Another Big Win for Fairfax County

A new and important economic win for Fairfax County! One of the region’s largest employers plans to expand and create more than 450 new jobs in the area in the next three years.
[caption id="attachment_356892" align="alignright" width="300"]1775 Tysons 1775 Tysons[/caption]

1775 Tysons

A new and important economic win for Fairfax County! One of the region’s largest employers plans to expand and create more than 450 new jobs in the area in the next three years.

Consulting giant EY (formerly Ernst & Young LLP), signed a lease for 125,000 square feet of space at 1775 Tysons Blvd. in The Corporate Office Centre at Tysons II. The company is the first major tenant announced for the 17-story trophy office tower. The move is part of its plans for future growth.

1775 Tysons Blvd. is still under construction but is expected to open late this year. The 476,000-square-foot tower is designed to achieve LEED Platinum certification, the first office building in Tysons to do so. Rockville, Md.-based Lerner Enterprises, the project’s developer, was represented in the deal by Brian Tucker, Moe Hamilton and John Dragelin, all of Cushman & Wakefield‘s Virginia office.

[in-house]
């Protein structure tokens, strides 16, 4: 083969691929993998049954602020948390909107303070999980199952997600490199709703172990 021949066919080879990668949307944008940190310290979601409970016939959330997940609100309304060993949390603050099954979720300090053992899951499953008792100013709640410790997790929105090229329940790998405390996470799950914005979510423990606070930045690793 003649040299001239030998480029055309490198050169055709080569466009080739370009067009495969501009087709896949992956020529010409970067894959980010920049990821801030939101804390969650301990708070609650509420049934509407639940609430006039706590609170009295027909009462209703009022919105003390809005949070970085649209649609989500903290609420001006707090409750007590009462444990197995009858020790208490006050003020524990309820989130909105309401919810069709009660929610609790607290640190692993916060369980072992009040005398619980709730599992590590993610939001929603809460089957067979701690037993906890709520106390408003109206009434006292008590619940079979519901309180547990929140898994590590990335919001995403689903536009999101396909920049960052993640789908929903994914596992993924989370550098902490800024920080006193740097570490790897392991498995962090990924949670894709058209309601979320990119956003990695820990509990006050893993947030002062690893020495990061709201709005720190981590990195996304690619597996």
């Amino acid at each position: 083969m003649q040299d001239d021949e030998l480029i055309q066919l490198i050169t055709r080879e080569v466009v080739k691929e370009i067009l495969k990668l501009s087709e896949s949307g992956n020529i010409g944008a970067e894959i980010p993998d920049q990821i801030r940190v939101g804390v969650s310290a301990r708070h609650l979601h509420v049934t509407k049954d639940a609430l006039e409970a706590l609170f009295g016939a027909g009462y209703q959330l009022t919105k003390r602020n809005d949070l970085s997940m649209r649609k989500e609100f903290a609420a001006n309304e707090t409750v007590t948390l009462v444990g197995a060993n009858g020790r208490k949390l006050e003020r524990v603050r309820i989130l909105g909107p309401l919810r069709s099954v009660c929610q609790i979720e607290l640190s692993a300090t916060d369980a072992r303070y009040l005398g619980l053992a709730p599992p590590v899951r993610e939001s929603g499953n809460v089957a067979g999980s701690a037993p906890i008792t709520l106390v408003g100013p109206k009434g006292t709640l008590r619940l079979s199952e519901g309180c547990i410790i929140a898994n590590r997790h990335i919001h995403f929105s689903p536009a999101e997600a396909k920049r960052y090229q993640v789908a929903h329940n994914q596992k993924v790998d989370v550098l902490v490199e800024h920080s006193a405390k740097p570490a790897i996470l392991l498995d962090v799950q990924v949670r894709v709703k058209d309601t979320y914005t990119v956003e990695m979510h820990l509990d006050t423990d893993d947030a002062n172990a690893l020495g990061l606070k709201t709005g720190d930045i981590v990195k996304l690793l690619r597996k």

EY’s future home is part of the Corporate Office Centre at Tysons II, a 117-acre master-planned development considered by many as the most prestigious commercial address in the Greater Washington area. It is home to Tysons Galleria, several office towers, numerous restaurants and award-winning hotel and residential projects.

Gov. Terry McAuliffe announced that EY will invest $12.6 million as it relocates its offices to the new site. The expansion project is expected to create 462 jobs over the next three years. Virginia successfully competed for it against Maryland and D.C.

The Fairfax County Economic Development Authority and the Virginia Economic Development Partnership worked together to secure the project. Gov. McAuliffe also approved a $1.3 million grant from the Commonwealth’s Opportunity Fund to assist Fairfax County.

Rendering courtesy of Lerner Enterprises